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Reversing Tobacco History in North Carolina

How Wake Forest Baptist used its Magnet skills to reduce use

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Gallup poll results reveal nurses are regarded by the public as important and trusted health role models, ranking highest on honesty and ethical standards. Nurses at Wake Forest University Baptist Medical Center, a designated Magnet organization, have an obligation and responsibility to advocate for and model, through evidence-based policies and practices, behaviors that address health disparities, support health promotion, and reduce or eliminate disease burden.

Special segments of the U.S. Surgeon General's report have even been devoted to the health benefits of tobacco cessation.1 Nursing's concerns and contributions in communities, hospitals, and with population groups are documented throughout numerous healthcare related publications.

The U.S. Public Health Service's Clinical Practice Guideline purports that at each professional-patient encounter, all healthcare providers implement five action-oriented brief interventions, known as the 5A's: ask, assess, assist, advise, and arrange follow-up.2,3

Recognizing the negative impact of tobacco on health, members of the behavioral health nursing leadership team at Wake Forest University Baptist Medical Center, Winston-Salem, NC, developed strategies to eliminate tobacco use among hospitalized inpatients, while simultaneously addressing and treating the potential for nicotine withdrawal.

What We Knew

Wake Forest University Baptist Medical Center, an 830-plus-bed level I tertiary academic hospital, is in a city with a long history associated with tobacco. References to tobacco are found throughout Winston-Salem, in surnamed and brand-named streets, schools, buildings and developments. In fact, Winston-Salem is home to R.J. Reynolds Tobacco Company headquarters.

On our child, adolescent and adult behavioral health units, nurses decided to make a change in tobacco use trends. We acknowledged hospitalized patients (and their families/visitors) represent a "captive" audience who are entitled to lifestyle modification education designed to promote health, and perhaps avert or delay disease processes.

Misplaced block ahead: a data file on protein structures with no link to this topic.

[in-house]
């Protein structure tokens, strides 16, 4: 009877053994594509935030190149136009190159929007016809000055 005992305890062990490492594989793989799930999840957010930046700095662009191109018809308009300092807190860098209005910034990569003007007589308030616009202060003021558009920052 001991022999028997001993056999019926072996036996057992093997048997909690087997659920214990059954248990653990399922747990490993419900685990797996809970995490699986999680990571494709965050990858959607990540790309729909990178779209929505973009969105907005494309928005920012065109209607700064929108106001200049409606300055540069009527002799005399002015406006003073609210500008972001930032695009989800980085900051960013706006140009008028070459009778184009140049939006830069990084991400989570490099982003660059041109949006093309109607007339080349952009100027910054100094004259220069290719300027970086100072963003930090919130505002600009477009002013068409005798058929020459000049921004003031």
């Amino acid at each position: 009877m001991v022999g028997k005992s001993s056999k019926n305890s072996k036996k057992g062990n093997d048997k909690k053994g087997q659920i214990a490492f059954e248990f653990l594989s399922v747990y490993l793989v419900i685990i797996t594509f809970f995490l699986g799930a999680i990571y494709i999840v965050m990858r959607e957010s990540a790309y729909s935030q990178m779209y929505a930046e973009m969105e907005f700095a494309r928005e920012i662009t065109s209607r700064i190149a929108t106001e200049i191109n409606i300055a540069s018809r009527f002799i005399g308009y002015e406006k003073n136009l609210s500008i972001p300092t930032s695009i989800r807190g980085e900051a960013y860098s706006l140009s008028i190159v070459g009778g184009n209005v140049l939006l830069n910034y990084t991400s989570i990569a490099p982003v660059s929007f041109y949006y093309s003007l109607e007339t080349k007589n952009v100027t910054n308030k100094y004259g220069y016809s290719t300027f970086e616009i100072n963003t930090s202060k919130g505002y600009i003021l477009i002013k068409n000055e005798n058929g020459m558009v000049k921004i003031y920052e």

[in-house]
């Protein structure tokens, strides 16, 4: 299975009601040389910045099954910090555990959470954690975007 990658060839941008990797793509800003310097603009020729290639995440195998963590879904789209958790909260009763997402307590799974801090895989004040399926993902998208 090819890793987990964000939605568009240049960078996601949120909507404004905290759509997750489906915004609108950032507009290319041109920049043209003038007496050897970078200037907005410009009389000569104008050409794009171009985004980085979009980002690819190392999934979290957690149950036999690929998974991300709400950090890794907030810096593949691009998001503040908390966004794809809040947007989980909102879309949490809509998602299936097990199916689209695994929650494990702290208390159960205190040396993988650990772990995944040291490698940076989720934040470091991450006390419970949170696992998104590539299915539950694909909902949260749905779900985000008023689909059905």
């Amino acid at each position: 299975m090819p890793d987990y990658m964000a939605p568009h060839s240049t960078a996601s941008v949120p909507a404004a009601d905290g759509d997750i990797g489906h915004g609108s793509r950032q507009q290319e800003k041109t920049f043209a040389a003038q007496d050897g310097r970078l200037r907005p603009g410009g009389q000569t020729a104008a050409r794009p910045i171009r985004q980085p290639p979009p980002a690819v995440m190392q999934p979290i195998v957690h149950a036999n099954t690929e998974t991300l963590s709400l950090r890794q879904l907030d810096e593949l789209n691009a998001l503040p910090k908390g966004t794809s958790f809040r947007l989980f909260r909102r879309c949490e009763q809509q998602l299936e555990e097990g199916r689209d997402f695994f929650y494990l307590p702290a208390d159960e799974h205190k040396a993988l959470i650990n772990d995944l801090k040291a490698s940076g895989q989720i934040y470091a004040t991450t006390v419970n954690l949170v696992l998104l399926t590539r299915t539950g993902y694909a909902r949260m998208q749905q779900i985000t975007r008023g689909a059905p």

We knew our patient population - individuals with mental illness - have higher tobacco use rates than the general population.4 We also knew although the Diagnostic and Statistical Manual of Mental Disorders Fourth Edition-Text Revision endorses specific and separate criteria for nicotine dependence and nicotine withdrawal, it has no standards to assess dependence severity.

We had seen the myriad symptoms of nicotine withdrawal, such as dysphoric or depressed mood, insomnia, irritability, frustration, anger, anxiety, difficulty concentrating, restlessness, decreased heart rate, increased appetite or weight gain. These symptoms sabotage treatment efforts by enabling patients to learn ways to earn off-unit privileges so they can leave the unit to smoke, often at times which coincided with therapy group.

So in 2004, with support from the behavioral health nursing leadership team (director, clinical nurse specialist, manager, nurse-educator) and under the guidance of our medical director, we sought ways to promote a tobacco-free atmosphere in our inpatient behavioral health settings. The need was apparent and literature reviews identified an objective metric for determining potential severity of nicotine withdrawal that performs as well with smokers who have a mental illness, as well as among those without.

Armed with this knowledge, we implemented this tobacco elimination plan on our child, adolescent and adult behavioral health units on Jan. 1, 2005.

Gauging Dependence

One component to our plan was the Fagerstrom Test for Nicotine Dependence (FTND), a six-item evidence-based objective clinical tool that helps to estimate the severity level of nicotine dependence. At Wake Forest Baptist, the physician will order the nurse to administer the FTND to tobacco users at the time of admission.

The FTND is computer-generated in the admission assessment, which translates and automatically populates and sums a score. Scores range from 1 to 10, with higher scores prompting the nurse to order higher doses of the patch or gum in a dose-response pattern. Summed responses yield a score that guides the nurse to order, per protocol, the most effective nicotine replacement patch (7 mg, 14 mg or 21 mg) or nicotine replacement gum (2 mg or 4 mg). Facsimile notification to the pharmacy allows for medication reconciliation and ends with approval granted to the nurse to offer individualized nicotine replacement treatment that is based on their FTND score.

Reversing Tobacco History in North Carolina

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